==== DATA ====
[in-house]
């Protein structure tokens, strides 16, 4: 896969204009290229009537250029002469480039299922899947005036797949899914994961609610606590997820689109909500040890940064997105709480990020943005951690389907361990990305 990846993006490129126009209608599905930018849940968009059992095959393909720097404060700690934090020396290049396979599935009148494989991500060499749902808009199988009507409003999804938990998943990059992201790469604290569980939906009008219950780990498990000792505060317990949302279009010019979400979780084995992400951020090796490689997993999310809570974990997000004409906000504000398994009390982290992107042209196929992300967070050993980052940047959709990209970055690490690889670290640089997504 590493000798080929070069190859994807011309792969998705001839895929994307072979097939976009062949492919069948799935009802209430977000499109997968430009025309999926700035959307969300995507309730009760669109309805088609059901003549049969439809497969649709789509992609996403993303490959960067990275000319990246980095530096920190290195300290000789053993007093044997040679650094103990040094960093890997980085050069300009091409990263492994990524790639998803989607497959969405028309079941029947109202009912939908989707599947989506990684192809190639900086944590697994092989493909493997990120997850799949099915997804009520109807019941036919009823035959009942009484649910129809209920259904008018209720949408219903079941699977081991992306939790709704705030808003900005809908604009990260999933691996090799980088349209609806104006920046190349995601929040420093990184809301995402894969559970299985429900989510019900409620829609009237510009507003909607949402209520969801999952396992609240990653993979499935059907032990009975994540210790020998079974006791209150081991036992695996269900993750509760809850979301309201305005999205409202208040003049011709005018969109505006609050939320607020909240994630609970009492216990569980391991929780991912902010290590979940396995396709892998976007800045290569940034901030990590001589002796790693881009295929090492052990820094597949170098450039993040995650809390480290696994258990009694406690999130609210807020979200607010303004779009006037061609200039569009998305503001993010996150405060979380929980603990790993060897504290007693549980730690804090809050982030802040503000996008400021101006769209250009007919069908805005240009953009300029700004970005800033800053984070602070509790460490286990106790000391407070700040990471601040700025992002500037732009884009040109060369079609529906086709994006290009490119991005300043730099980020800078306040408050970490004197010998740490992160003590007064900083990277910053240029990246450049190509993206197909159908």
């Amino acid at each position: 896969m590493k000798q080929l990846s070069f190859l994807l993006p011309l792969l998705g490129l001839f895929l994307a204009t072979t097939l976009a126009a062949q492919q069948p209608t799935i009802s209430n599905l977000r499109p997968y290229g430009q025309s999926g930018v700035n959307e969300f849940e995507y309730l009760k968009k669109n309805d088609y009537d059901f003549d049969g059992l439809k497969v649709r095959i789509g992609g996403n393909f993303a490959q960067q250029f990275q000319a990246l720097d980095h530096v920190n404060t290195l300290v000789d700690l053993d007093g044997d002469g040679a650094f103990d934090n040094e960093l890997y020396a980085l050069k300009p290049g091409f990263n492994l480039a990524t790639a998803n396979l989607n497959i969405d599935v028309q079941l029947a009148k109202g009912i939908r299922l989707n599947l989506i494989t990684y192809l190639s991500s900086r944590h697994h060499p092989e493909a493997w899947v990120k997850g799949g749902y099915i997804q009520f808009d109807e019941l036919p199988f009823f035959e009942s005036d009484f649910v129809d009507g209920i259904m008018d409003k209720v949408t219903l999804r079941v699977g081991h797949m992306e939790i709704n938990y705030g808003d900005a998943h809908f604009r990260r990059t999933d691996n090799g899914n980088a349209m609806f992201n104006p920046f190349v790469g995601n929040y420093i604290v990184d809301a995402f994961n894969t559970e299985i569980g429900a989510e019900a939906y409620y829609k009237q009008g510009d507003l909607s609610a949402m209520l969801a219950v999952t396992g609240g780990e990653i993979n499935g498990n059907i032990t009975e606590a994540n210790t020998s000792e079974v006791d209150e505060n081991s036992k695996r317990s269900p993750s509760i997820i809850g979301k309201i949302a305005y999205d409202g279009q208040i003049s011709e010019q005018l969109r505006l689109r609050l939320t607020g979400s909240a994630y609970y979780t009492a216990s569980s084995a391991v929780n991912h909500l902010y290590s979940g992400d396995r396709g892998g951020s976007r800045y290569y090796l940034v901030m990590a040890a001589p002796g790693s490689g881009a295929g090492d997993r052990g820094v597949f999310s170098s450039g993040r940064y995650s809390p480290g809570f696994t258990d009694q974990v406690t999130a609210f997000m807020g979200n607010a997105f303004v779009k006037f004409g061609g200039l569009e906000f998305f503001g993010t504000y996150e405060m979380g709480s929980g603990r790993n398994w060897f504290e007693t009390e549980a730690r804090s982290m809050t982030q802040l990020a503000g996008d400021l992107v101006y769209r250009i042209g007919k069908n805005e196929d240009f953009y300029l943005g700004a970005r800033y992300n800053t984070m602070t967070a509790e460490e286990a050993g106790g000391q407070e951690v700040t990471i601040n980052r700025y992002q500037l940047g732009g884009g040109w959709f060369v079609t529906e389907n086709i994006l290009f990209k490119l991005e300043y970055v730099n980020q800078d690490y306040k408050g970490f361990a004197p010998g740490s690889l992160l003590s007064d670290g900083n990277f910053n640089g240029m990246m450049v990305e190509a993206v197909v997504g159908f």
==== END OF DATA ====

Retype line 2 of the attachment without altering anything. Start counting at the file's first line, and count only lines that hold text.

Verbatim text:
């Protein structure tokens, strides 16, 4: 896969204009290229009537250029002469480039299922899947005036797949899914994961609610606590997820689109909500040890940064997105709480990020943005951690389907361990990305 990846993006490129126009209608599905930018849940968009059992095959393909720097404060700690934090020396290049396979599935009148494989991500060499749902808009199988009507409003999804938990998943990059992201790469604290569980939906009008219950780990498990000792505060317990949302279009010019979400979780084995992400951020090796490689997993999310809570974990997000004409906000504000398994009390982290992107042209196929992300967070050993980052940047959709990209970055690490690889670290640089997504 590493000798080929070069190859994807011309792969998705001839895929994307072979097939976009062949492919069948799935009802209430977000499109997968430009025309999926700035959307969300995507309730009760669109309805088609059901003549049969439809497969649709789509992609996403993303490959960067990275000319990246980095530096920190290195300290000789053993007093044997040679650094103990040094960093890997980085050069300009091409990263492994990524790639998803989607497959969405028309079941029947109202009912939908989707599947989506990684192809190639900086944590697994092989493909493997990120997850799949099915997804009520109807019941036919009823035959009942009484649910129809209920259904008018209720949408219903079941699977081991992306939790709704705030808003900005809908604009990260999933691996090799980088349209609806104006920046190349995601929040420093990184809301995402894969559970299985429900989510019900409620829609009237510009507003909607949402209520969801999952396992609240990653993979499935059907032990009975994540210790020998079974006791209150081991036992695996269900993750509760809850979301309201305005999205409202208040003049011709005018969109505006609050939320607020909240994630609970009492216990569980391991929780991912902010290590979940396995396709892998976007800045290569940034901030990590001589002796790693881009295929090492052990820094597949170098450039993040995650809390480290696994258990009694406690999130609210807020979200607010303004779009006037061609200039569009998305503001993010996150405060979380929980603990790993060897504290007693549980730690804090809050982030802040503000996008400021101006769209250009007919069908805005240009953009300029700004970005800033800053984070602070509790460490286990106790000391407070700040990471601040700025992002500037732009884009040109060369079609529906086709994006290009490119991005300043730099980020800078306040408050970490004197010998740490992160003590007064900083990277910053240029990246450049190509993206197909159908």